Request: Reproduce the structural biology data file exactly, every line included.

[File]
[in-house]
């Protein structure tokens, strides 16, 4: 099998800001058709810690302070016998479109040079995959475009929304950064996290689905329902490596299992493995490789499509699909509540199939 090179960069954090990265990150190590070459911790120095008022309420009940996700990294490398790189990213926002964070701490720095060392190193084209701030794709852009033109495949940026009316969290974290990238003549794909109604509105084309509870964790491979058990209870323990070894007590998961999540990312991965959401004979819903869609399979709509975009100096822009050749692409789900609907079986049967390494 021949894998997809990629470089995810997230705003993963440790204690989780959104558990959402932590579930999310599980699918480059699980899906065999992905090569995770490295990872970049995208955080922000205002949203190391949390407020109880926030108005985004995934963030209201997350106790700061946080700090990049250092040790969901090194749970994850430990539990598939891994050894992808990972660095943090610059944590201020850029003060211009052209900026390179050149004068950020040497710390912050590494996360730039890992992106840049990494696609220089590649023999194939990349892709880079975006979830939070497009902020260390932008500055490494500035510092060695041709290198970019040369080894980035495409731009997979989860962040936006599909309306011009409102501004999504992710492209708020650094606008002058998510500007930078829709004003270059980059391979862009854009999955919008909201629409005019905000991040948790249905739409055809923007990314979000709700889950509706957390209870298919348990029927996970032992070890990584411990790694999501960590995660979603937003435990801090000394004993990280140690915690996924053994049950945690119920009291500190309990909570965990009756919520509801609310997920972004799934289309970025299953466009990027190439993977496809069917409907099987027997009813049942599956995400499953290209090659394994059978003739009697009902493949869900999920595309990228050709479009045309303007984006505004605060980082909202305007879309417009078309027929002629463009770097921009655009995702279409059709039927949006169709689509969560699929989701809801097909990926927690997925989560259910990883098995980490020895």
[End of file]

[in-house]
């Protein structure tokens, strides 16, 4: 099998800001058709810690302070016998479109040079995959475009929304950064996290689905329902490596299992493995490789499509699909509540199939 090179960069954090990265990150190590070459911790120095008022309420009940996700990294490398790189990213926002964070701490720095060392190193084209701030794709852009033109495949940026009316969290974290990238003549794909109604509105084309509870964790491979058990209870323990070894007590998961999540990312991965959401004979819903869609399979709509975009100096822009050749692409789900609907079986049967390494 021949894998997809990629470089995810997230705003993963440790204690989780959104558990959402932590579930999310599980699918480059699980899906065999992905090569995770490295990872970049995208955080922000205002949203190391949390407020109880926030108005985004995934963030209201997350106790700061946080700090990049250092040790969901090194749970994850430990539990598939891994050894992808990972660095943090610059944590201020850029003060211009052209900026390179050149004068950020040497710390912050590494996360730039890992992106840049990494696609220089590649023999194939990349892709880079975006979830939070497009902020260390932008500055490494500035510092060695041709290198970019040369080894980035495409731009997979989860962040936006599909309306011009409102501004999504992710492209708020650094606008002058998510500007930078829709004003270059980059391979862009854009999955919008909201629409005019905000991040948790249905739409055809923007990314979000709700889950509706957390209870298919348990029927996970032992070890990584411990790694999501960590995660979603937003435990801090000394004993990280140690915690996924053994049950945690119920009291500190309990909570965990009756919520509801609310997920972004799934289309970025299953466009990027190439993977496809069917409907099987027997009813049942599956995400499953290209090659394994059978003739009697009902493949869900999920595309990228050709479009045309303007984006505004605060980082909202305007879309417009078309027929002629463009770097921009655009995702279409059709039927949006169709689509969560699929989701809801097909990926927690997925989560259910990883098995980490020895």